In recent years, the architecture world has seen a significant surge of interest in socially-conscious design; from sustainability to social housing, and from public space to disaster relief, architecture is beginning to take on some of the biggest humanitarian challenges of our era. But despite its popularity, public-interest design is still only a fringe activity in architecture, either bolted on to existing design or only practiced by a select group of people. In this short article originally published by Metropolis Magazine, Metropolis Editor-in-Chief Susan Szenasy makes the case that rather than working on the periphery, "the drive to improve living conditions for all life should be at the center of contemporary architecture and design."
On a bright April weekend, a group of committed, passionate, accomplished designers and their collaborators from the Americas and elsewhere gathered in downtown Detroit to speak about socially responsible design. It was the 15th annual Structures for Inclusion conference. The convener, Bryan Bell, is the architect behind the nonprofit organization Design Corps, and the spirit behind the SEED (Social Economic Environmental Design) rating program.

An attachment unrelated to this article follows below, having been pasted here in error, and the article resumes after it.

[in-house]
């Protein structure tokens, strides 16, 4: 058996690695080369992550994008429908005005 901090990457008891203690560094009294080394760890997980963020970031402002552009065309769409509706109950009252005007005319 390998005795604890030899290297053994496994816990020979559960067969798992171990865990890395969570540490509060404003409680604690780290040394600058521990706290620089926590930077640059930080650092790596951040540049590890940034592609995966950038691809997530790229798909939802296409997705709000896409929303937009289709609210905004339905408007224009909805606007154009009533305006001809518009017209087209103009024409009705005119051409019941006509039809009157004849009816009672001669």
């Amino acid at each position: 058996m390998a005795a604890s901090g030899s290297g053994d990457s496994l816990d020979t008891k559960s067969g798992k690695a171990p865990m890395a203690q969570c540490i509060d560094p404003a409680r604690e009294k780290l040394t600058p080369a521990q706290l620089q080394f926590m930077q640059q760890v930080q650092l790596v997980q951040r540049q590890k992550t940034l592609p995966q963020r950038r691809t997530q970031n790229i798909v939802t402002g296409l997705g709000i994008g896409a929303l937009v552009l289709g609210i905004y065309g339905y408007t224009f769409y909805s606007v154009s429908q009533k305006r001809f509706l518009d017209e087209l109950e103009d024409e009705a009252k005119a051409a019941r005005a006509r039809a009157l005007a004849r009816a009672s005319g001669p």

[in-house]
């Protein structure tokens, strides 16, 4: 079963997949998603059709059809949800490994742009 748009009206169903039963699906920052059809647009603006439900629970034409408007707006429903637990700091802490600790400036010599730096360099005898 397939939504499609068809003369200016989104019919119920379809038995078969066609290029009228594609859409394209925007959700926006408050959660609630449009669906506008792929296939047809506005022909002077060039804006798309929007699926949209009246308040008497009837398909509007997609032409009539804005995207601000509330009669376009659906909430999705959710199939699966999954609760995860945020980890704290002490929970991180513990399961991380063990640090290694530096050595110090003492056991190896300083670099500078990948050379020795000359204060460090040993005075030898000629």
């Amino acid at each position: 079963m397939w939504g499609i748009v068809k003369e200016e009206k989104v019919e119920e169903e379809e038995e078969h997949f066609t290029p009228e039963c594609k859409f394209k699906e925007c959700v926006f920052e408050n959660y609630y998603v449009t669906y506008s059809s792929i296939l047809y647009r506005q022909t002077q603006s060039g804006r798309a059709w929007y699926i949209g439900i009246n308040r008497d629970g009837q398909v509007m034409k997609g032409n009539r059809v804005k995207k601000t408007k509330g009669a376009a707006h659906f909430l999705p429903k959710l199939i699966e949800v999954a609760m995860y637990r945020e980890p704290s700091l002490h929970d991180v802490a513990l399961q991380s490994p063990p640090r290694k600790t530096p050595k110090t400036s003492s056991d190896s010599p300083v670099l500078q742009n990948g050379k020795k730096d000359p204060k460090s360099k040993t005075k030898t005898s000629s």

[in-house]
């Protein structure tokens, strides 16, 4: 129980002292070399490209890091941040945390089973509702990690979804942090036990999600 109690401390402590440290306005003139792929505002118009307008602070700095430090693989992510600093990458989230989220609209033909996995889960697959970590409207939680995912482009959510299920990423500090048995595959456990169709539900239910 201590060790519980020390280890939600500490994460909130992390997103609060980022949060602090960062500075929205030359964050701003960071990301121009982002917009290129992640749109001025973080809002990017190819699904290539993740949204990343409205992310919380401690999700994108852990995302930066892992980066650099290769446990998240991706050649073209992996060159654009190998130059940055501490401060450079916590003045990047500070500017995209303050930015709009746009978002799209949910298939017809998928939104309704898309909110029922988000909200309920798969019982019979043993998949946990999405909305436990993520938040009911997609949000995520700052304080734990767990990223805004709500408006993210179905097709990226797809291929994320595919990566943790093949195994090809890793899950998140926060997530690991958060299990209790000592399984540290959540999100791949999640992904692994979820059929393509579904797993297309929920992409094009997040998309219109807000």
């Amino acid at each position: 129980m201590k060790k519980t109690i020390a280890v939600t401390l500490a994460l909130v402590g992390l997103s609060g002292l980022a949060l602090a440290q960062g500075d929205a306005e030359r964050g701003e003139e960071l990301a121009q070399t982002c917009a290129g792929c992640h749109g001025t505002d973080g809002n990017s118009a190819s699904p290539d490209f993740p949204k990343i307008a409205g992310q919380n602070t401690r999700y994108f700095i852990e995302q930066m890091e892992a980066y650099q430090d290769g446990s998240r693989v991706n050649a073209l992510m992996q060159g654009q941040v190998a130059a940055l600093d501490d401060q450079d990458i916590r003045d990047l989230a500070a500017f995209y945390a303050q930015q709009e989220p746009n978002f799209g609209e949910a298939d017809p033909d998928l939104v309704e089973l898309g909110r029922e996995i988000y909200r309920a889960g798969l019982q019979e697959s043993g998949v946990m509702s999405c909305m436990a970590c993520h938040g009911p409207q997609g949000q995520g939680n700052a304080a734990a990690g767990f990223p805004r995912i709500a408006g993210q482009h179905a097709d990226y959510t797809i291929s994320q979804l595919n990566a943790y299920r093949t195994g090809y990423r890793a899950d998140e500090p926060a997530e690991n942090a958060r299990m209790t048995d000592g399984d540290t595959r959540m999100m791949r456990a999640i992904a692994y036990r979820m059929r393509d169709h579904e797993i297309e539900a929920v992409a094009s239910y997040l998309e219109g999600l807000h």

What better place to connect on the issues of social responsibility than in this once prosperous, beautiful city of creative people—the home of the American auto industry and Motown. But the heyday of those eras was a time when investment in cities, their people, and community was still part of our ethos. Then came outsourcing, disinvestment, abandonment, and decay. Here, in this slowly reviving place that put “urban farming” into our consciousness—hundreds of abandoned buildings were torn down to make way for subsistence farming—there are signs of new life. But there’s a lot to be done, as one local audience member pointed out. If you “go to Martin Luther King and Third,” he said, you still find “a fourth-world place.”
Over the weekend, we listened to the inspiring stories of many real-world projects—from Rio to Oklahoma, Mexico to Rwanda. We heard about a new master’s degree in public-interest design and design/build programs in architecture schools that address local community needs while researching building materials and process.
A potentially far-reaching development, announced at last year’s Greenbuild to little fanfare, is the U.S. Green Building Council’s (USGBC) adding social consciousness to its LEED rating system through SEED, thus putting humanity into sustainable design. This is good. But let’s keep asking ourselves: Why do we need to segregate social consciousness as a marginal practice in architecture? Why can’t architecture everywhere put human beings (in all our poor and rich conditions) and the environment that supports every life, at the center of all design?